When the anticipated tsunami of data from the Internet of Things hits the enterprise, FoundationDB's flagship NoSQL database should be ready to handle to deluge.
The company has re-architectured its FoundationDB Key-Value Store to handle a significantly larger amount of data, which IoT sensors will no doubt soon generate and send to data centers.
"If there is one thing machines are good at is creating data," said CEO Dave Rosenthal, explaining why a significant increase in data ingestion rates is necessary. "We're moving from a world of human-generated data to a world of machine-generated data."
In internal tests, version 3 of the FoundationDB Key-Value Store, running on a 32-machine cluster on Amazon's EC2 (Elastic Cloud Compute), demonstrated the ability to execute more than 14 million writes per second, a significant gain over 400,000 random writes per second earlier versions of the software could handle.
The FoundationDB Key-Value Store also trumpeted a number of other speed tests from competing technologies. A Netflix implementation of Cassandra, for instance, can execute more than a million random writes per second.
Google also said that it was able to get a million writes per second from its cloud-hosted Cassandra.
As its name states, the FoundationDB Key-Value Store is a distributed key-value database that can span multiple servers to increase the amount of data being held, and to write and retrieve values more quickly. Data can be fetched either through SQL (Structured Query Language) or an API (application programming interface).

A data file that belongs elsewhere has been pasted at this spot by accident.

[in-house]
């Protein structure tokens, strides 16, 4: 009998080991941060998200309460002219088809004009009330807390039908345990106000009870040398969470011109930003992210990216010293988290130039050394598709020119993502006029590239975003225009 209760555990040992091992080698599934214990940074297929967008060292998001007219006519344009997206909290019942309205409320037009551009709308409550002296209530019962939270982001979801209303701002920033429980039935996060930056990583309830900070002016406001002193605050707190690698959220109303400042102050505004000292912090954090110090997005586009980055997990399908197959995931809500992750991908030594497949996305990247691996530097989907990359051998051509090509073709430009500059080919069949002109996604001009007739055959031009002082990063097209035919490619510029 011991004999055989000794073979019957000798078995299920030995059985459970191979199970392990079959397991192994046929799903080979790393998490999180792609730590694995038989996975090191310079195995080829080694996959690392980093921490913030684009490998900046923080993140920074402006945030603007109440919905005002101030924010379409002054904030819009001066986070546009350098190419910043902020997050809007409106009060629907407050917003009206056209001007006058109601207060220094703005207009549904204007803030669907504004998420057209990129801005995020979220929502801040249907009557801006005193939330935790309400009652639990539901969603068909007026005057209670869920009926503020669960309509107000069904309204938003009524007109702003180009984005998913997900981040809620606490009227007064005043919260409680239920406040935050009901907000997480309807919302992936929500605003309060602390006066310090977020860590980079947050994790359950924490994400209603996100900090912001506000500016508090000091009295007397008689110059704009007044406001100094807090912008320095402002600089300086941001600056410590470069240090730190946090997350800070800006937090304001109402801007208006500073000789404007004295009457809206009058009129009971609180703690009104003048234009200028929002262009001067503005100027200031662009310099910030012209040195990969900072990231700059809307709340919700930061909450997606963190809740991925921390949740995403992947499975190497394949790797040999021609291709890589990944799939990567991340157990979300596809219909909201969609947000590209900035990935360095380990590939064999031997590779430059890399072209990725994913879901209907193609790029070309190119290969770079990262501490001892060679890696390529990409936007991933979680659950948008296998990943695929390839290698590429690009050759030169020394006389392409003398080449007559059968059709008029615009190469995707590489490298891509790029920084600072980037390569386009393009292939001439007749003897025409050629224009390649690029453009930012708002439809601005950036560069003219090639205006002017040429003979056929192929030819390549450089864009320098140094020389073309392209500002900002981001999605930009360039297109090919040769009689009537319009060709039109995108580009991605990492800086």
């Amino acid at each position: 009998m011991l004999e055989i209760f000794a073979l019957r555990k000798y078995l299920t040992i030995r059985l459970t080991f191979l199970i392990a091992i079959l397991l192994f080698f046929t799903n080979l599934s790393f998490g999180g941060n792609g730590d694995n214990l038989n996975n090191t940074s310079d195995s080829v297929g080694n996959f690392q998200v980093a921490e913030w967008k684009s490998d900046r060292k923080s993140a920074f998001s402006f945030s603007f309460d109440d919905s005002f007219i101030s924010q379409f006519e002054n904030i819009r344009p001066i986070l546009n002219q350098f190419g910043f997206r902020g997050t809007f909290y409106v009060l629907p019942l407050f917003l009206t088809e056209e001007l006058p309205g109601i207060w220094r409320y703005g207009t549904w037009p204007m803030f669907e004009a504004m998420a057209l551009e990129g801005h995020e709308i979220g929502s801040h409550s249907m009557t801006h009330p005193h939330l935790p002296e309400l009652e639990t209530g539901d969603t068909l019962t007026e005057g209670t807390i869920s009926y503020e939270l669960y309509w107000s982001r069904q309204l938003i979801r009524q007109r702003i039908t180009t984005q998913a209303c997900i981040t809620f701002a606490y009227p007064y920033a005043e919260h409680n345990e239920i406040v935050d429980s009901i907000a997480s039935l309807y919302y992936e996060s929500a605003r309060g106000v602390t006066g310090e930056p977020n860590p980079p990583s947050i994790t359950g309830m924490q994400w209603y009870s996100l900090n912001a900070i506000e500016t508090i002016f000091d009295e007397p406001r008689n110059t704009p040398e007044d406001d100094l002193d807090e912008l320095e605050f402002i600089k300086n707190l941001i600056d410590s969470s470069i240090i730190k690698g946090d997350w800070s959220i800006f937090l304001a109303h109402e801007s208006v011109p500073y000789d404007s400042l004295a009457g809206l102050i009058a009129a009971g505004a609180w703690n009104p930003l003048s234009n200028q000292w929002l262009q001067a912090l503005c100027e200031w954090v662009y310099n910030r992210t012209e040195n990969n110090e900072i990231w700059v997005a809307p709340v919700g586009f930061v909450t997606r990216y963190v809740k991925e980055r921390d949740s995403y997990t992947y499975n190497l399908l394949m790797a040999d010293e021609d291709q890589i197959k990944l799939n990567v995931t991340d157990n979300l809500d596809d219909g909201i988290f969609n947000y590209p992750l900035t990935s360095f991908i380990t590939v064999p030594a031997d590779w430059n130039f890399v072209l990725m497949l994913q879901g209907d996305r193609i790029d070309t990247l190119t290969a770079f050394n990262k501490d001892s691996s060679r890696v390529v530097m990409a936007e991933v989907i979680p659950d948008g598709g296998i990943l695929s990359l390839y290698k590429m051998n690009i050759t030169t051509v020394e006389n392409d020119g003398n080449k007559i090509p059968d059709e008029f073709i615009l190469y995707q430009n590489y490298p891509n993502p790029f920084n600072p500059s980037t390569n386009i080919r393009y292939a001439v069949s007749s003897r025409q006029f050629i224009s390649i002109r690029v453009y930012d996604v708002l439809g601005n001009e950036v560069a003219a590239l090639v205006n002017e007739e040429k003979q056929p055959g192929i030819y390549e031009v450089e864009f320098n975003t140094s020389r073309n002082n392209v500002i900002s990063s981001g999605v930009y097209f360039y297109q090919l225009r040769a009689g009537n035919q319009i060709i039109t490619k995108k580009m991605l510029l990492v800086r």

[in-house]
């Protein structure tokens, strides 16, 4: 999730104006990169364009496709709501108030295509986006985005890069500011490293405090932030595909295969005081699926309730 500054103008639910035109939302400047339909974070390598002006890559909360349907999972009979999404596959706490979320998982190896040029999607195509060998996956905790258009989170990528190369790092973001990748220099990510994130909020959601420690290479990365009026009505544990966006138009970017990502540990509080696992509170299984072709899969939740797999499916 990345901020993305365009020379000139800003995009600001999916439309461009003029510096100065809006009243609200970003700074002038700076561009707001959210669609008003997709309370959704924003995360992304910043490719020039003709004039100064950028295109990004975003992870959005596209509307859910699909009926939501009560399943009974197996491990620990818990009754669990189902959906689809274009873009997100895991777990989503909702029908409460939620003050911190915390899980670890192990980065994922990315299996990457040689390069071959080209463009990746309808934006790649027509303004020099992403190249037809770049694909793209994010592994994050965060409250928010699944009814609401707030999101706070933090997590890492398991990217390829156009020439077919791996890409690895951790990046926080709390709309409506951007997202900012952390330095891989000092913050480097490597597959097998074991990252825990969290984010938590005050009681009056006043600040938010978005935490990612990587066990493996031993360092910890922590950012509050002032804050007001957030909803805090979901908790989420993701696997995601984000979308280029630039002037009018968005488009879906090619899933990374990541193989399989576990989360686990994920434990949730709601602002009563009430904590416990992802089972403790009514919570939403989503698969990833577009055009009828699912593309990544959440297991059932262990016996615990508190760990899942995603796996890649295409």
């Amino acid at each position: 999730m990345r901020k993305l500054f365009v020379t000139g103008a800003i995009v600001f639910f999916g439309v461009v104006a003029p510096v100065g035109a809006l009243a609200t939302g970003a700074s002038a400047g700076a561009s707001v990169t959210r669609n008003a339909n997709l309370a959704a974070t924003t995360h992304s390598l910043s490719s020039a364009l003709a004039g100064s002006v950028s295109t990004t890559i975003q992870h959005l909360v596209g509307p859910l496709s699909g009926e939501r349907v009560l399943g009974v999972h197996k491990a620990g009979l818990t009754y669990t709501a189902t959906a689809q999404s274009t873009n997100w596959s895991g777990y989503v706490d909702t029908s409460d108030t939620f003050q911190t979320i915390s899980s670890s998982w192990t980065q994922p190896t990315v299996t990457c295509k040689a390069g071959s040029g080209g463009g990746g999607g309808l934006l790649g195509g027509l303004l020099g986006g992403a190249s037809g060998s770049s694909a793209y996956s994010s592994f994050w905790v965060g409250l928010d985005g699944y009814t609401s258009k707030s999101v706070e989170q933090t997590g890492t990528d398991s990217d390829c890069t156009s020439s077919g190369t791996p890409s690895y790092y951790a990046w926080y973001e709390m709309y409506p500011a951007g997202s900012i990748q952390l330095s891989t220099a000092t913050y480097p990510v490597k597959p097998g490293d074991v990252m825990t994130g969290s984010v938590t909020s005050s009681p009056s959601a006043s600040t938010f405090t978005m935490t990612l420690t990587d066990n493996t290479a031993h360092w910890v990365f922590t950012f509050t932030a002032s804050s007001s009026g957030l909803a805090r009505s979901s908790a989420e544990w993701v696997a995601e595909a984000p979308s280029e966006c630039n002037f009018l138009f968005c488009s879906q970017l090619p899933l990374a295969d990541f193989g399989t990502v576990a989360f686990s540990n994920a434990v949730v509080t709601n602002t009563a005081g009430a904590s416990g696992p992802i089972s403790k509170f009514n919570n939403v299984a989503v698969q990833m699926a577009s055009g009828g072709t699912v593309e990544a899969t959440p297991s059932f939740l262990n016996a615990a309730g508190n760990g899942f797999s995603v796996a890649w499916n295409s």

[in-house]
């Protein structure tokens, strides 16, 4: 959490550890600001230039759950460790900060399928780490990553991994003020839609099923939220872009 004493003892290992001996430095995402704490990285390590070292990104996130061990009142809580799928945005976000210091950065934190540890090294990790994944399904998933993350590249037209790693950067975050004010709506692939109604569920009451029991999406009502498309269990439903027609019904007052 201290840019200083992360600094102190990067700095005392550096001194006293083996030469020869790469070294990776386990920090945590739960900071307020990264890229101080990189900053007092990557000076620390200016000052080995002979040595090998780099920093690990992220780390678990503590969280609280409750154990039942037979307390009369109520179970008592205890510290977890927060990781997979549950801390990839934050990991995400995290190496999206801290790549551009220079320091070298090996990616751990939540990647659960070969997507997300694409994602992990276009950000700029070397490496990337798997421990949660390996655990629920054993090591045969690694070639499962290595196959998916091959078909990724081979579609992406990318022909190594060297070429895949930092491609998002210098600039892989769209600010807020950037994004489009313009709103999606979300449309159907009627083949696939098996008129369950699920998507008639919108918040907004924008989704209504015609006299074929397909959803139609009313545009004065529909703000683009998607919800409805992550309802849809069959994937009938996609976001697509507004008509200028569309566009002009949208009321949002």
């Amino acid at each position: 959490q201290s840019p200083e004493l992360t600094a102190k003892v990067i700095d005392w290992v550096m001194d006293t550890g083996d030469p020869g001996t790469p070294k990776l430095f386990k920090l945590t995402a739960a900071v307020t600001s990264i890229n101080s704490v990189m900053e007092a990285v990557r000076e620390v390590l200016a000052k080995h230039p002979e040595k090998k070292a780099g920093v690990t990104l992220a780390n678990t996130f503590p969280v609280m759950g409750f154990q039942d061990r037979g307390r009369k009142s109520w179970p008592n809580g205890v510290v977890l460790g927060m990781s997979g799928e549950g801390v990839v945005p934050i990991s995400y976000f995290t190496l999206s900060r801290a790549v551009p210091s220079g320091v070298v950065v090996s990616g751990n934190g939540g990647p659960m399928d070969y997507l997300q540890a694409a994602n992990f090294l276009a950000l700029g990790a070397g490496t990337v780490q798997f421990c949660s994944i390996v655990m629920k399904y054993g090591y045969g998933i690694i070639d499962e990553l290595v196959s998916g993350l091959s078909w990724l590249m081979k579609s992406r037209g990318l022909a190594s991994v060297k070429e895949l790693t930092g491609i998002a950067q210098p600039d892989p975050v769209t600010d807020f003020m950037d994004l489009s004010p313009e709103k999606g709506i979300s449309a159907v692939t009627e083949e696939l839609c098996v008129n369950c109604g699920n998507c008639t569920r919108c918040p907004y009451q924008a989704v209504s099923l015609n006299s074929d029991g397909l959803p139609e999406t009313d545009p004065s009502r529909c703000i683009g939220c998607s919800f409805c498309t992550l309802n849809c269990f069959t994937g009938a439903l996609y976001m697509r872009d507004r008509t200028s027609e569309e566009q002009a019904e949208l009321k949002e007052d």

Thus far, Web 2.0-styled e-commerce companies such as Bede Gaming and Customer.io have mostly used the database. FoundationDB is expecting more usage in the years to come from organizations setting up IoT networks.
Random writes per second is the key metric to think about when considering which database to choose for an IoT system, Rosenthal said. An organization may have thousands of sensors monitoring operational data in factories, or collecting GPS location updates from the portable telephones of millions of users.
Over 30 billion devices should be connected to the Internet by 2020, IDC has estimated. So, IT architects are wondering "how to build systems that collect and process all of this data from all of these devices," Rosenthal said.
"We see people all the time who say they need to do 250,000 writes per second, or that they are launching a service that needs a million writes per second. And all of these people want to be prepared to scale," Rosenthal said. "You don't want to use a database that is right up against the limit of what you want to do."
In addition to the speed boosts, which came about thanks to a significant re-architecting, FoundationDB Key-Value Store 3.0 also comes with a number of other new features. Most notably, it now offers centralized database monitoring, allowing administrators to watch over all of the machines in a cluster, rather than just each one on a case-by-case basis.
FoundationDB Key Value Store version 3.0 can be downloaded at no cost. Enterprise licensing and support starts at $99 per process per month.